How International Offsets Hurt Low Income Families
Posted by jab12004 on May 19, 2009
There has been some great discussion on the new Waxman-Markey bill including Danny’s previous post. One aspect of the legislation, however, that I don’t think has received enough attention is how offsets affect low income Americans.
First it is important to realize how large of a part offsets play in Waxman-Markey. For a quick refresher on their role, check out Danny’s post on the subject. Besides their large and increasing percentage of abatement, offsets are a huge factor in allowance price. Here are a few quotes on the importance of offsets from the EIA analysis of the Waxman-Markey draft.
“Without international offsets, the allowance price would increase 96 percent.”
“The availability of offsets under WM-Draft significantly influences the allowance price.”
And from the appendix.
“Without the use of international offsets, covered sectors are forced to find an additional 39 billion metric tons of abatement.”
So, offsets have a HUGE impact on how the program functions. Just how huge? Check out this graph from the EPA analysis.
Looking at the highlighted statistics, you can see that the 1,677 international offsets dwarfs the 408 domestic abatement in 2015. Also, this equates to $4 billion being spent on domestic covered abatement, while $17 billion is spent on international offsets. (The story balances out a bit looking into the future, but it still leaves us spending 50% of abatement costs abroad in 2030.)
Getting back to the original question of how offsets harm low income families, it is important to remember that climate policy is regressive. One way to remedy this is to redistribute some of the money raised by selling allowances. International offsets, however, don’t allow this to happen. The EPA analysis says:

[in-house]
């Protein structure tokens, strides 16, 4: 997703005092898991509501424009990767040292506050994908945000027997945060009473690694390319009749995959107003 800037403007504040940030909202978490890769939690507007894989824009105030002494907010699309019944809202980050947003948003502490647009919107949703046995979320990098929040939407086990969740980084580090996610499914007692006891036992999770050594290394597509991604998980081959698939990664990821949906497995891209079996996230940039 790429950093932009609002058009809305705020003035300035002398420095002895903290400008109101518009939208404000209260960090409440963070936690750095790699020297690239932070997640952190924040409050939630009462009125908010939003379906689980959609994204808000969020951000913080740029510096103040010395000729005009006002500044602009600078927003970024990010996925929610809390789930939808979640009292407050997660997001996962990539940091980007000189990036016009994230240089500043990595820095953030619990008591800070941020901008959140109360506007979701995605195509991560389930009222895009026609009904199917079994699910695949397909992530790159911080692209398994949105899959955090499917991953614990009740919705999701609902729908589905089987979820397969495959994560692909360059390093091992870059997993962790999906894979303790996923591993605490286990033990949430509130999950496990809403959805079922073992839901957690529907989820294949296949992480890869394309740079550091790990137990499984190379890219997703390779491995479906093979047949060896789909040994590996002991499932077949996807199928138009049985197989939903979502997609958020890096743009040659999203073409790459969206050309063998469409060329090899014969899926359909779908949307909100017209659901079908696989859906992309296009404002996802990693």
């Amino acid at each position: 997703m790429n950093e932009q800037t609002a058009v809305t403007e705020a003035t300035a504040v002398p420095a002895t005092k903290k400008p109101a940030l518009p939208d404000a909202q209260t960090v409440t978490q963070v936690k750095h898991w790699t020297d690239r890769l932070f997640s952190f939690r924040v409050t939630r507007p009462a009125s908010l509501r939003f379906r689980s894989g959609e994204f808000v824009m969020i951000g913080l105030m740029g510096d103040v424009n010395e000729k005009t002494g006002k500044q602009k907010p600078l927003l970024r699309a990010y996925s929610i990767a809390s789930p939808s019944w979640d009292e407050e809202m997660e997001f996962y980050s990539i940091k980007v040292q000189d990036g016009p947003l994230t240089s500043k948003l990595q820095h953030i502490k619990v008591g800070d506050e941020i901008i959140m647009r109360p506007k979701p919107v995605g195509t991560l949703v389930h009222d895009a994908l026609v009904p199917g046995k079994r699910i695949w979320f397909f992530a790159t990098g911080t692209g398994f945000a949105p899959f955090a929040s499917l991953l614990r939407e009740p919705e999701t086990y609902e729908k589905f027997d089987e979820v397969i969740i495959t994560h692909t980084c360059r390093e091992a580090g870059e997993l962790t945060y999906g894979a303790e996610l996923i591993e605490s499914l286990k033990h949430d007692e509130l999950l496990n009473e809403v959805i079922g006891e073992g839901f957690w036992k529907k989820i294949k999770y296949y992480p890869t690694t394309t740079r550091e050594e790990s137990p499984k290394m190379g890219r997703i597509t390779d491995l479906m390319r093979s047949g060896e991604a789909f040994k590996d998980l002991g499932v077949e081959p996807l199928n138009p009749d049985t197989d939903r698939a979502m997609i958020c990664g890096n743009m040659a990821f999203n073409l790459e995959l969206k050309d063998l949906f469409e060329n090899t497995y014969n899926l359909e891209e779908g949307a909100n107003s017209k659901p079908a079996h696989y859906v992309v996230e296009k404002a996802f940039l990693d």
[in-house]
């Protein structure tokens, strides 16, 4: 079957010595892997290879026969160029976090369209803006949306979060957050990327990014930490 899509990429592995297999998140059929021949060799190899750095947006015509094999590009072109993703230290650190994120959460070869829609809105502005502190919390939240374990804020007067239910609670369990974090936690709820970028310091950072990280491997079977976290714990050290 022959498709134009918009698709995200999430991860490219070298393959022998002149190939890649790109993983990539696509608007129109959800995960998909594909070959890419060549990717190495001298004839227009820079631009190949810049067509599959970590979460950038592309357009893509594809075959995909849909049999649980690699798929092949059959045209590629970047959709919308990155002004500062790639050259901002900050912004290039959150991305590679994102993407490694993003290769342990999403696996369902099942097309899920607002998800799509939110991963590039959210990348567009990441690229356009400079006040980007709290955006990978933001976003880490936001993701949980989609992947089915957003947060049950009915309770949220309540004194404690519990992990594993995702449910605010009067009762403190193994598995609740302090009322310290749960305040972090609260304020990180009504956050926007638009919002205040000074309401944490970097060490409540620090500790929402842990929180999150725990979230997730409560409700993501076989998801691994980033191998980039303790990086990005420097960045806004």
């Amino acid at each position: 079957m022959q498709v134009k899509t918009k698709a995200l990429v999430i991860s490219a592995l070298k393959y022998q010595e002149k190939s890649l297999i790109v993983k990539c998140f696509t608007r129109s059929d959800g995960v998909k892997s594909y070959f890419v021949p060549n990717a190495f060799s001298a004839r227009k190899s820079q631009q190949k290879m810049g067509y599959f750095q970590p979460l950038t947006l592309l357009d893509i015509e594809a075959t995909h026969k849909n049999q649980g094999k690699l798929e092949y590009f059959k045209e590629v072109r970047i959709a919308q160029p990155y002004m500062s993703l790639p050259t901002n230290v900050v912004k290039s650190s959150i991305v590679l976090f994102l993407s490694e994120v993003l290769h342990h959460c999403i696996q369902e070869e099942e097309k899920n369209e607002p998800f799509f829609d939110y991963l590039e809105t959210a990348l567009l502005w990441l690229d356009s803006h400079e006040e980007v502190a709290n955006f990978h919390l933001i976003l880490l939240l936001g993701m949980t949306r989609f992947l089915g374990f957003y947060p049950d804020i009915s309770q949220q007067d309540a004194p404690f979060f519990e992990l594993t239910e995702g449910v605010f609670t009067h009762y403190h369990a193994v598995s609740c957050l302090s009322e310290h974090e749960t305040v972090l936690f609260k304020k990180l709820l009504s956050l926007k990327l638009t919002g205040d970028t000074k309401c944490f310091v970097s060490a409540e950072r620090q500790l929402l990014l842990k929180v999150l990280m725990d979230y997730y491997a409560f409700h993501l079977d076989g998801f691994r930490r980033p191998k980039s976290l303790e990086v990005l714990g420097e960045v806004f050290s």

“International offset payments are calculated for each model as the product of the amount of international credits purchased and the international credit price. Unlike the abatement costs associated with domestic covered abatement and domestic offsets, … international offsets .. are all purchased at the full price of international allowances and those payments are sent abroad.”
So, basically purchasing international offsets is equivalent to shipping money overseas. For example, if the cheapest international offset in Mexico costs $4/ton to offset, U.S. firms still have to buy it for the international offset allowance price of $10/ton. The remaining $6 (called the rent) will flow to international firms. If this abatement or offset was done in the U.S., either the government or U.S. firms would be able to capture this rent. These captured rents could then be redistributed to low income U.S. households bearing the brunt of climate policy. With international offsets, this money is lost abroad.
I understand that offsets are being relied upon heavily for cost containment, but why hasn’t the idea of rents being shipped overseas showed up in the political debate? Considering the average American doesn’t know what cap-and-trade is, this might be an effective way to sway public support towards a more effective system.
Unfortunately, in the current political climate, offsets will continue to be a significant part of climate policy. Offsets can have many positive components, but they also have a direct harmful effect on low income Americans. If this is the pill we have to swallow for climate policy to pass, then so be it. However, I would at the very least like to see this important trade off enter the discussion.